This is going to hurt corporate users who use the free hotmail service.
MSN had offered its 187 million active Hotmail users the ability to read and send e-mail through the e-mail clients rather than a Web interface using a protocol called Web-based Distributed Authoring and Versioning, or WebDAV.
But as of Monday, news users wanting to make use of WebDAV will have to pay for the service, said Brooke Richardson, product manager for MSN's communications services. MSN plans to transition current WebDAV users to subscription plans in the next few months as well.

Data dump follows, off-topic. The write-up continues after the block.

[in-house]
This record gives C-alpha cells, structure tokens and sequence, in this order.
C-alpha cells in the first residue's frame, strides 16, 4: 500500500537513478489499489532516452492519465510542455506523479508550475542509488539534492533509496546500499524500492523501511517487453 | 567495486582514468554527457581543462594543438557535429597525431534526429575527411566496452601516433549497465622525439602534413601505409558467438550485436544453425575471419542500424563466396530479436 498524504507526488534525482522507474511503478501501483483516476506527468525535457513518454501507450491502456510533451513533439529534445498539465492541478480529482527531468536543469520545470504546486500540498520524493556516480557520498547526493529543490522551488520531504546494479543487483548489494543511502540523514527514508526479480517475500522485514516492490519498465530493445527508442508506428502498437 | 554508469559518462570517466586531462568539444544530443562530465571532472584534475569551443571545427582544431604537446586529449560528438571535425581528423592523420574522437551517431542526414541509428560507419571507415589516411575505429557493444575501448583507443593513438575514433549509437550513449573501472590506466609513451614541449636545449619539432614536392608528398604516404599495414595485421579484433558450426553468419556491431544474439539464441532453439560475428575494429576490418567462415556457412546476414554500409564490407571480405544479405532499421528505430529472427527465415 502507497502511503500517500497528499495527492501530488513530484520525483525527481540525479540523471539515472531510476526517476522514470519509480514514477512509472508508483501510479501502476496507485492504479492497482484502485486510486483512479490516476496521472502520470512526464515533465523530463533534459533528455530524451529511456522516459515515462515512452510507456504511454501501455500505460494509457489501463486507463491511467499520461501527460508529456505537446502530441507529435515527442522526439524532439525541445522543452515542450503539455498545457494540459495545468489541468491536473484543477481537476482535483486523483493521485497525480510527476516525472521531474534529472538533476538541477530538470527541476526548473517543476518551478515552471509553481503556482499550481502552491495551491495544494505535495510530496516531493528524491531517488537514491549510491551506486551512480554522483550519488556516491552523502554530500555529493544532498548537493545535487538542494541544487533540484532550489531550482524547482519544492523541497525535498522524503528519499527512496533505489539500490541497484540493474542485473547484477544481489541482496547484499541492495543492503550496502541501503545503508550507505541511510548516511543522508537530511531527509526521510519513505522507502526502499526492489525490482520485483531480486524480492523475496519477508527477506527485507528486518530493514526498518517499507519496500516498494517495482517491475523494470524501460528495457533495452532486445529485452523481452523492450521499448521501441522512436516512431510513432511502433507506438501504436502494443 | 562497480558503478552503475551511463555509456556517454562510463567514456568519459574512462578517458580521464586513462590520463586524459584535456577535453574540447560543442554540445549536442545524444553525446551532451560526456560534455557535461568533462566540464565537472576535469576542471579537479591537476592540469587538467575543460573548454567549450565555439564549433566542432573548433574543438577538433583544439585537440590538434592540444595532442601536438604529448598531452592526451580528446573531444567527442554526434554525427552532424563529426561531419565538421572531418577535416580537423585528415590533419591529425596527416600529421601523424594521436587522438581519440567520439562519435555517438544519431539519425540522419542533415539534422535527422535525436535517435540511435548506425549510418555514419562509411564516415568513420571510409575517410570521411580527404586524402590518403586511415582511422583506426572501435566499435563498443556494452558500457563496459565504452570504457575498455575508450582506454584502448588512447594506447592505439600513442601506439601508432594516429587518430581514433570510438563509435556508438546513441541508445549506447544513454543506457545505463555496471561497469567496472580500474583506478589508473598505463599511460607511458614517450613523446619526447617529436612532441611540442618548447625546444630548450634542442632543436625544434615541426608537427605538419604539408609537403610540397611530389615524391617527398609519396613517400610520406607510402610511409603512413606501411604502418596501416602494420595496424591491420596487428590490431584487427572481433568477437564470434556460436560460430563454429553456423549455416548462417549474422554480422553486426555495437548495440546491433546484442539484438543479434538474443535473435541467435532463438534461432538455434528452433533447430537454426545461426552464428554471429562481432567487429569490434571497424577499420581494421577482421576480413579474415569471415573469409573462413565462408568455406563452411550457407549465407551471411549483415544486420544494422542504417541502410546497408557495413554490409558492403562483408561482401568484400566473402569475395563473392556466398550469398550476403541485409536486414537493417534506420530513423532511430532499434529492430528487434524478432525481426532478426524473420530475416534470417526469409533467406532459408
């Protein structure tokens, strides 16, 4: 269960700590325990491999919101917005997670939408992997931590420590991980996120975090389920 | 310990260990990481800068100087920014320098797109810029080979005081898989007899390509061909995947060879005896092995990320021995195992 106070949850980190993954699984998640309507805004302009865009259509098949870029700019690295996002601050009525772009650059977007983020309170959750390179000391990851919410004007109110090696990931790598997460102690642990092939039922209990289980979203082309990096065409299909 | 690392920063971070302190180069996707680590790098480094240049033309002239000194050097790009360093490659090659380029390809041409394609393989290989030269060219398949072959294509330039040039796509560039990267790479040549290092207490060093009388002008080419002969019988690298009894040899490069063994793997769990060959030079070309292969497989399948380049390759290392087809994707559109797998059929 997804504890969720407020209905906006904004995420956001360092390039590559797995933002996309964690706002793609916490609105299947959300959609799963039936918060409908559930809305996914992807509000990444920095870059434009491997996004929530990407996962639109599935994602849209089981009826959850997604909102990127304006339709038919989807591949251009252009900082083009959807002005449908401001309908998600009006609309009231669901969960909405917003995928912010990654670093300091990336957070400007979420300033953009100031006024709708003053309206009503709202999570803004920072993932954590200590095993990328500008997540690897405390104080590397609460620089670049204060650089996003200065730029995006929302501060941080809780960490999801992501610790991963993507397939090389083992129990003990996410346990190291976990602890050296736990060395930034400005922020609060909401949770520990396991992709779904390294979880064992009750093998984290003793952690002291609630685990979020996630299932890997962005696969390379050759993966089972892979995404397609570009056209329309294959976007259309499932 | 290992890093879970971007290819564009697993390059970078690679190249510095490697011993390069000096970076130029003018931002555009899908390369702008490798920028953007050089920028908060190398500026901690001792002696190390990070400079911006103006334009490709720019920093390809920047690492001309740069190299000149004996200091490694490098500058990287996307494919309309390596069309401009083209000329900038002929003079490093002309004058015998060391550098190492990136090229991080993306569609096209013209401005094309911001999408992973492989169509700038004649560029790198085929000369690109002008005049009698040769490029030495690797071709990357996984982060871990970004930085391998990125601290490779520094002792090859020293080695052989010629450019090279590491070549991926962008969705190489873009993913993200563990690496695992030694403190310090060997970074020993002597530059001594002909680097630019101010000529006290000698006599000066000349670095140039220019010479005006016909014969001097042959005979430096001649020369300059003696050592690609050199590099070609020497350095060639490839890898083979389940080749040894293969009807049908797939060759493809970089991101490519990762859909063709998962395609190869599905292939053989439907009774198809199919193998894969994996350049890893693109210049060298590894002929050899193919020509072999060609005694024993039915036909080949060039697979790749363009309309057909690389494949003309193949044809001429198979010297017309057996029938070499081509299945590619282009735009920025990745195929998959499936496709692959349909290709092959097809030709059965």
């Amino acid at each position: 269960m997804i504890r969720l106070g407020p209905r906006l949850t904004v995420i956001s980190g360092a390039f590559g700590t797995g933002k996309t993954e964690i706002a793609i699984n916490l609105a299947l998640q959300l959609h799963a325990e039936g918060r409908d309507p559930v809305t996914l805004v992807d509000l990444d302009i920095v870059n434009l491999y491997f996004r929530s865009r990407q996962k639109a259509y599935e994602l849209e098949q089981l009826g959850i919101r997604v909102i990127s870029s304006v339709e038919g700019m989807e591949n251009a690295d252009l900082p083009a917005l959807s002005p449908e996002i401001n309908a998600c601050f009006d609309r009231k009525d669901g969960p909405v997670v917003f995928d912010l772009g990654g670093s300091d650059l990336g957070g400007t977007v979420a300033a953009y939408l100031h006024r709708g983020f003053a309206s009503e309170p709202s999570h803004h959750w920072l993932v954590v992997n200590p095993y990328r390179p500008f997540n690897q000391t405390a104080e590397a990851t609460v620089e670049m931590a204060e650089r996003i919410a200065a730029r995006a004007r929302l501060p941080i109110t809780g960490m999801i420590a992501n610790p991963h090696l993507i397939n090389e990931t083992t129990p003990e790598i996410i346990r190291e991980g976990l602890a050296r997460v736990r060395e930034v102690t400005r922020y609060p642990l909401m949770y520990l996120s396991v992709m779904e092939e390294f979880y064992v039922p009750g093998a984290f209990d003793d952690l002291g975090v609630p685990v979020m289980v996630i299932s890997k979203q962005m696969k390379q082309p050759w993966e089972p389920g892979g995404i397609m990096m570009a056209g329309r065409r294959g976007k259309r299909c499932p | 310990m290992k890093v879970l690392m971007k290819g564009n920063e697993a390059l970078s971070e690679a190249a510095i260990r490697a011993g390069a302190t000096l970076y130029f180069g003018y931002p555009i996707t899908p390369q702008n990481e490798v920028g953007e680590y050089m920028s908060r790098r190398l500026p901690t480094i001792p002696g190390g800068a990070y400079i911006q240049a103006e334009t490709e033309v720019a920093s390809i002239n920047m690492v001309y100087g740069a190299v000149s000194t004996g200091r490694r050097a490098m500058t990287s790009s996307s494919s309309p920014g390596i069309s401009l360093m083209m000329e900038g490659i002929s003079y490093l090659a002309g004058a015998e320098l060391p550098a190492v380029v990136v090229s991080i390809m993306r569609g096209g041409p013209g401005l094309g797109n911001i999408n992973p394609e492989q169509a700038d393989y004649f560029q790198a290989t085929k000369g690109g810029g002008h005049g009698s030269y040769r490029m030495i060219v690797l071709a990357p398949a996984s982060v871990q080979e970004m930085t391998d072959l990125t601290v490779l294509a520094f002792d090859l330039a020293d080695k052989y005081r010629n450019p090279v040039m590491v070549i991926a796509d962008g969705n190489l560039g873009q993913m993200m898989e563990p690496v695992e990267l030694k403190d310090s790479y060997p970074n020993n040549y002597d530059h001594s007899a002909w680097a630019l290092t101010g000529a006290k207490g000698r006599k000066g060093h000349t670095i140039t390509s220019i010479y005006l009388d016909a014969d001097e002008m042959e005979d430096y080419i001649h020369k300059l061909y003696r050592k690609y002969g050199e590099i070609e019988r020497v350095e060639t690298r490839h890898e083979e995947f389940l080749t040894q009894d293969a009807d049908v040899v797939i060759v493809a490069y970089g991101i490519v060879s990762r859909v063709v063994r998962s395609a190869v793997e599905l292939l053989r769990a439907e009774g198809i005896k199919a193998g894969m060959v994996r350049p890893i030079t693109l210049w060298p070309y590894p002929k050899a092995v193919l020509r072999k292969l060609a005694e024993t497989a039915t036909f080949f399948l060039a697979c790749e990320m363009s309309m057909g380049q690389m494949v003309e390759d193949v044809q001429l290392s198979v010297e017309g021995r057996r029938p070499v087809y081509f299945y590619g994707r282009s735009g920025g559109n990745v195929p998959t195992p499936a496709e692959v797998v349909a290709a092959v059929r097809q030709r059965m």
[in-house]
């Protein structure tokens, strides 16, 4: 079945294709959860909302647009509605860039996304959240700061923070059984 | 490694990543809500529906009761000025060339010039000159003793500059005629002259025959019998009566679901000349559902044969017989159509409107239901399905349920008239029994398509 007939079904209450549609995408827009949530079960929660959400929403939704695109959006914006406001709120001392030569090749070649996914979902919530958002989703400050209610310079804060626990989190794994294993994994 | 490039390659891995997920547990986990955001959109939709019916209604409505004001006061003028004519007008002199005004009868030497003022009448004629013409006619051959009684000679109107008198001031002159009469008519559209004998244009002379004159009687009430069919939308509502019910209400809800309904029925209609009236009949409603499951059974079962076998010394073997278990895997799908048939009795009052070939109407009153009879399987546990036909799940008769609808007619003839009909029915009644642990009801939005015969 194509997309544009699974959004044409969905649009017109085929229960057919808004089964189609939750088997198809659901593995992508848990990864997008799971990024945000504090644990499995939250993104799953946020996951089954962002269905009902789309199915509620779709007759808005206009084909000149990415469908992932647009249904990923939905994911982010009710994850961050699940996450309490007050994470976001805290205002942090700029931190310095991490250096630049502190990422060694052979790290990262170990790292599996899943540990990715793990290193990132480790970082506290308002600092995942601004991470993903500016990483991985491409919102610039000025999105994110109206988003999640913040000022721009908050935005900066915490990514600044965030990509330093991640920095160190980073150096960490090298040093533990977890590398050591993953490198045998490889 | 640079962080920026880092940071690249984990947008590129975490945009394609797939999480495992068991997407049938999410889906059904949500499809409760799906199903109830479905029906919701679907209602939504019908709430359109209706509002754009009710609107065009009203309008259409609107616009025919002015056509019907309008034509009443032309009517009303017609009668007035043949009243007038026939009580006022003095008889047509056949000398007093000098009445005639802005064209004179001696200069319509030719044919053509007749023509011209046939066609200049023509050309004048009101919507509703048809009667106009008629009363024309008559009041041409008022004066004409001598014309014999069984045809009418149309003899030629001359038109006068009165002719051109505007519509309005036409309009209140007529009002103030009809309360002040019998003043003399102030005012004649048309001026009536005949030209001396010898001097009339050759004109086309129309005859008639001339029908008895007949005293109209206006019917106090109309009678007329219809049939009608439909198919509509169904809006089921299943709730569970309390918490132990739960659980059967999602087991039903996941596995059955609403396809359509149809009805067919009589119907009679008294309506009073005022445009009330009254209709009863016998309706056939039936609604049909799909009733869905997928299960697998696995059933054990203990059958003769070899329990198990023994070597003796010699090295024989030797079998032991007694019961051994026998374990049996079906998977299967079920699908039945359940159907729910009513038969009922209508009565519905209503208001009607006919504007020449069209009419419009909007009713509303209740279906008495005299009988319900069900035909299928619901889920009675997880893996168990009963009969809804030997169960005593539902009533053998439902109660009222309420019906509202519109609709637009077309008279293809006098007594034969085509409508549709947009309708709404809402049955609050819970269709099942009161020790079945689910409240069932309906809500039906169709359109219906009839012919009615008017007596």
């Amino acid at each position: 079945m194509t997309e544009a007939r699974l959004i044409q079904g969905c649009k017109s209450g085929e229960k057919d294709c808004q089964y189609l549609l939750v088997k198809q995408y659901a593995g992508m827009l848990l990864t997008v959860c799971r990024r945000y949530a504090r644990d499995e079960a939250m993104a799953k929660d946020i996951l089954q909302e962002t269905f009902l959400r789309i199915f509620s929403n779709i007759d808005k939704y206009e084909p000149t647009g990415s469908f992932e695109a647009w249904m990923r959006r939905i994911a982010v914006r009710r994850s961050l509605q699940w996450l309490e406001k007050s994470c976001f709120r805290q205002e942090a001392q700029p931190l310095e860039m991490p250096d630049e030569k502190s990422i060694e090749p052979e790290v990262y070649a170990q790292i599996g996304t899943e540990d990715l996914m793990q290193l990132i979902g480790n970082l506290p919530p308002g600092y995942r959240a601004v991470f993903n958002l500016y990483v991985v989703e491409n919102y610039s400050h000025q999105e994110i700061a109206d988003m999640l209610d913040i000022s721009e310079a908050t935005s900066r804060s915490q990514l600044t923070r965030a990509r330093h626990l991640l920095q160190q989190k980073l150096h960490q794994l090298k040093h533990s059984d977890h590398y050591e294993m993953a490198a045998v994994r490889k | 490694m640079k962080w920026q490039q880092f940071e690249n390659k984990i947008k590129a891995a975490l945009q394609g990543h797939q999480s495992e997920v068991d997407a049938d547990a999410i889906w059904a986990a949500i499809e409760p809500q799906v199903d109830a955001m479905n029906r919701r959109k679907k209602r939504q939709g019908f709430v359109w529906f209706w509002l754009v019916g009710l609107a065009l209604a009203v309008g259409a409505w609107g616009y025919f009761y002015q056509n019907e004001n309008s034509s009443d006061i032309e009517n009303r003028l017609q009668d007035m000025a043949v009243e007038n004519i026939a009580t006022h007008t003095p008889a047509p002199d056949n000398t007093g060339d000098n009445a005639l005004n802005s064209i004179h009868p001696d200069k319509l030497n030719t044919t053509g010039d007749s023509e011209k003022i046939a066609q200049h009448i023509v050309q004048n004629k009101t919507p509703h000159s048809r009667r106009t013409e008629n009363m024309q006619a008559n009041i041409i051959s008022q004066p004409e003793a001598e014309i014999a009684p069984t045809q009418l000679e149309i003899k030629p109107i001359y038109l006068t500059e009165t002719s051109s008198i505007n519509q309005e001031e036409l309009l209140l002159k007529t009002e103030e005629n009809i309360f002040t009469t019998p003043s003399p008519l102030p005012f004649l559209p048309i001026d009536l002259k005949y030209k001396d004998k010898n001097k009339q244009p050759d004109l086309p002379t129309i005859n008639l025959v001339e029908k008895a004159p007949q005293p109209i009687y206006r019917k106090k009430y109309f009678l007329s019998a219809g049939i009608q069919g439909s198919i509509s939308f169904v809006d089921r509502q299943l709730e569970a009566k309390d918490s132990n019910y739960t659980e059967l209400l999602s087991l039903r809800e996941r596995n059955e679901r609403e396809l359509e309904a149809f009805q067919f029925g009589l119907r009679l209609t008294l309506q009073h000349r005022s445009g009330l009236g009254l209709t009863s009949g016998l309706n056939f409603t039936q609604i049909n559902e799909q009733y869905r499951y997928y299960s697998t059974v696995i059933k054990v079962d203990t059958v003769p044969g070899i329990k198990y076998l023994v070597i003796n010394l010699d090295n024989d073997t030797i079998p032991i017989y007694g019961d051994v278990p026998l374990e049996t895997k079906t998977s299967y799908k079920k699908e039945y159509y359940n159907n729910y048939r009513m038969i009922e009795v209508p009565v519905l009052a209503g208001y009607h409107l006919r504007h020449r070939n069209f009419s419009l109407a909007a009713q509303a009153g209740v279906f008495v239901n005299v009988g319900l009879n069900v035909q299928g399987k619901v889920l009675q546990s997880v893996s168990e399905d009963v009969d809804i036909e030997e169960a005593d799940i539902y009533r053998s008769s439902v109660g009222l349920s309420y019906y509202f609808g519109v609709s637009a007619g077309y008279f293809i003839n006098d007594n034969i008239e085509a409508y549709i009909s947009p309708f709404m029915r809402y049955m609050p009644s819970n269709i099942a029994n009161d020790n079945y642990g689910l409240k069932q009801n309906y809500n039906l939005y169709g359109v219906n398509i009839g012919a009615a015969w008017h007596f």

"We really wanted to try and keep it available to customers for free," Richardson said. "[But] in the last few months we were seeing spammers going more and more after this particular protocol."
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